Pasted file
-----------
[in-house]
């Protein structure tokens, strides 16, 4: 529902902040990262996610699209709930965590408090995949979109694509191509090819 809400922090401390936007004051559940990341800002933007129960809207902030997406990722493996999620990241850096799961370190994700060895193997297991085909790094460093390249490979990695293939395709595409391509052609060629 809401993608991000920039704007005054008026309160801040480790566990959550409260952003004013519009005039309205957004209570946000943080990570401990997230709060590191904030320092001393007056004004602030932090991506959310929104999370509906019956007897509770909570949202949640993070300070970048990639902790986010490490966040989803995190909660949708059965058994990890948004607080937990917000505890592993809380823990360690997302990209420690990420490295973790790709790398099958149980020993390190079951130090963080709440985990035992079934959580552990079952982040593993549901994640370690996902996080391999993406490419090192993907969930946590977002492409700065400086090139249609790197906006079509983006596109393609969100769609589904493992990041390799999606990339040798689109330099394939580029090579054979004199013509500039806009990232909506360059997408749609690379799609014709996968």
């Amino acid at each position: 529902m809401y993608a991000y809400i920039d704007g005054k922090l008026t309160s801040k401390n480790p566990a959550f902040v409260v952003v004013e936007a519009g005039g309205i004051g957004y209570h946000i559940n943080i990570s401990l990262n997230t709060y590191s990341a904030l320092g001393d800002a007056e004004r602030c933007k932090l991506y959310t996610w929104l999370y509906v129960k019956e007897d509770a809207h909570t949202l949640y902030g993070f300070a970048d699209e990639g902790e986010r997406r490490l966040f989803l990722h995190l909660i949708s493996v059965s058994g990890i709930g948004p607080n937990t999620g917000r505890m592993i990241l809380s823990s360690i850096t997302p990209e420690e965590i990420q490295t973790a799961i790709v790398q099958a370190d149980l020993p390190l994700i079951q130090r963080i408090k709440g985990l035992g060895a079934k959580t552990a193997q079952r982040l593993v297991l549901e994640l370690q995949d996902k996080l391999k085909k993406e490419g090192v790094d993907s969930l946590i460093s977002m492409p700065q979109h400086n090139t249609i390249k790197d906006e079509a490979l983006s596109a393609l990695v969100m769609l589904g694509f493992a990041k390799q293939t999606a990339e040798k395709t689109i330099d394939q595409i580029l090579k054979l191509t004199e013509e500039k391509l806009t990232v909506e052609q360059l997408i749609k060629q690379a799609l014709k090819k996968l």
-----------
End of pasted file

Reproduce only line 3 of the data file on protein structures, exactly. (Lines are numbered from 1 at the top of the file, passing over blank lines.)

């Amino acid at each position: 529902m809401y993608a991000y809400i920039d704007g005054k922090l008026t309160s801040k401390n480790p566990a959550f902040v409260v952003v004013e936007a519009g005039g309205i004051g957004y209570h946000i559940n943080i990570s401990l990262n997230t709060y590191s990341a904030l320092g001393d800002a007056e004004r602030c933007k932090l991506y959310t996610w929104l999370y509906v129960k019956e007897d509770a809207h909570t949202l949640y902030g993070f300070a970048d699209e990639g902790e986010r997406r490490l966040f989803l990722h995190l909660i949708s493996v059965s058994g990890i709930g948004p607080n937990t999620g917000r505890m592993i990241l809380s823990s360690i850096t997302p990209e420690e965590i990420q490295t973790a799961i790709v790398q099958a370190d149980l020993p390190l994700i079951q130090r963080i408090k709440g985990l035992g060895a079934k959580t552990a193997q079952r982040l593993v297991l549901e994640l370690q995949d996902k996080l391999k085909k993406e490419g090192v790094d993907s969930l946590i460093s977002m492409p700065q979109h400086n090139t249609i390249k790197d906006e079509a490979l983006s596109a393609l990695v969100m769609l589904g694509f493992a990041k390799q293939t999606a990339e040798k395709t689109i330099d394939q595409i580029l090579k054979l191509t004199e013509e500039k391509l806009t990232v909506e052609q360059l997408i749609k060629q690379a799609l014709k090819k996968l």